Full Review… | February 8, 2009
Richard Roeper.com
Top Critic

The outcome isn't half as conflicted as you might imagine, though it's hard to argue that Howard brings anything new to Morgan's play.

Full Review… | January 22, 2009
Time Out
Top Critic

All this makes for great entertainment on the big screen, though the real legacy of the Nixon interviews is more vexing than Morgan would have us understand.

Full Review… | December 24, 2008
Chicago Reader
Top Critic

Plays often lose their energy when adapted for the screen. But even on the stage, Frost/Nixon had a cinematic dynamism, and Howard has only enhanced that quality.

Full Review… | December 24, 2008
St. Louis Post-Dispatch
Top Critic

Audience Reviews for Frost/Nixon

½

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Directors Cat
Directors Cat

Super Reviewer

½

NIce piece of history and a powerful performance by Langella portraying Dick Nixon

Spencer Macklin
Spencer Macklin

Super Reviewer

When watching films based on true events, my propensity for doubting what I see on screen is instantly heightened. The main thing that I found suspect was the extent to which Nixon was constructed as a villain. During the film he is shown to be deceptive, racist, lecherous and a man unashamedly motivated by money. The film does add favourable depth to the character in places, making the viewer pity him in some respects, but generally Nixon doesn't fare well at all. I don't know enough about the man to accurately comment on the film's portrayal of him, however I did find the characterisation somewhat dubious. Furthermore, upon researching the interviews, I read that David Frost's experience was different to what's seen in the film. According to his partner Caroline Cushing, he didn't fret endlessly over his performances with Nixon, he was quite content with each of the interviews. So, like many films 'inspired by true events', the film takes liberties with the facts. However this doesn't matter to the viewer, the artistic licence makes for a great piece of dramatisation. The film is quite a gruelling experience; the pressure in and out of the interviews is intense. For a film that concerns conversations, it is quite remarkable how compelling and uncomfortable it is. The wars of words and mind games are more engrossing than any boxing match in 'Raging Bull' or 'The Fighter'. The film's chief merit lies in its performances. Martin Sheen sounds and even looks exactly like David Frost, it is quite uncanny. And whilst not meeting the likeliness achieved by Sheen, Frank Langella is equally as captivating as Nixon. Also, Kevin Bacon gives a good, typical Kevin Bacon performance as Jack Brennan, the officious aide to the President. Frost/Nixon is a taut, entertaining dramatisation with strong performances and an accomplished period aura.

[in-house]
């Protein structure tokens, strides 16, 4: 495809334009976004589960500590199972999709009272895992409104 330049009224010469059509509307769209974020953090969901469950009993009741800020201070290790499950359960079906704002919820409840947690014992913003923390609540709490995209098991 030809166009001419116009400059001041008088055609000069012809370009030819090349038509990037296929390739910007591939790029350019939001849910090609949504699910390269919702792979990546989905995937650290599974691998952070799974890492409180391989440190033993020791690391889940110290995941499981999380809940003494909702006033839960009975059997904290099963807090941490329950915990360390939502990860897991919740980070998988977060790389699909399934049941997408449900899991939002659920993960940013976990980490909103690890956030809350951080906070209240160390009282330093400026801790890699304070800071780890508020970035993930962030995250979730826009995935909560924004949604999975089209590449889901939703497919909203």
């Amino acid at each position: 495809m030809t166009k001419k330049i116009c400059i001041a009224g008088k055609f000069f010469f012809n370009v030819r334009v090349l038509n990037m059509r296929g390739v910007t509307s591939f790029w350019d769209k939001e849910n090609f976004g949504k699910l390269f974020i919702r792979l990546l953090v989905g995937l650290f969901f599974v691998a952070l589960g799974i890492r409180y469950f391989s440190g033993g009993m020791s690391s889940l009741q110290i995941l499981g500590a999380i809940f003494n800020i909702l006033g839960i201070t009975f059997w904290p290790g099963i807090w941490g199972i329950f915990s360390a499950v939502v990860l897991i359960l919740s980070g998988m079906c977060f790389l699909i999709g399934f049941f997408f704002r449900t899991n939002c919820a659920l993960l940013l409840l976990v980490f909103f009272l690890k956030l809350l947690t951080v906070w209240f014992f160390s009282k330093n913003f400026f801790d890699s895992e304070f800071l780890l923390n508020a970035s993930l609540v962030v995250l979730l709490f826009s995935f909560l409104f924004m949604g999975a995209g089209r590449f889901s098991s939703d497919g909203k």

Jack Hawkins
Jack Hawkins

Super Reviewer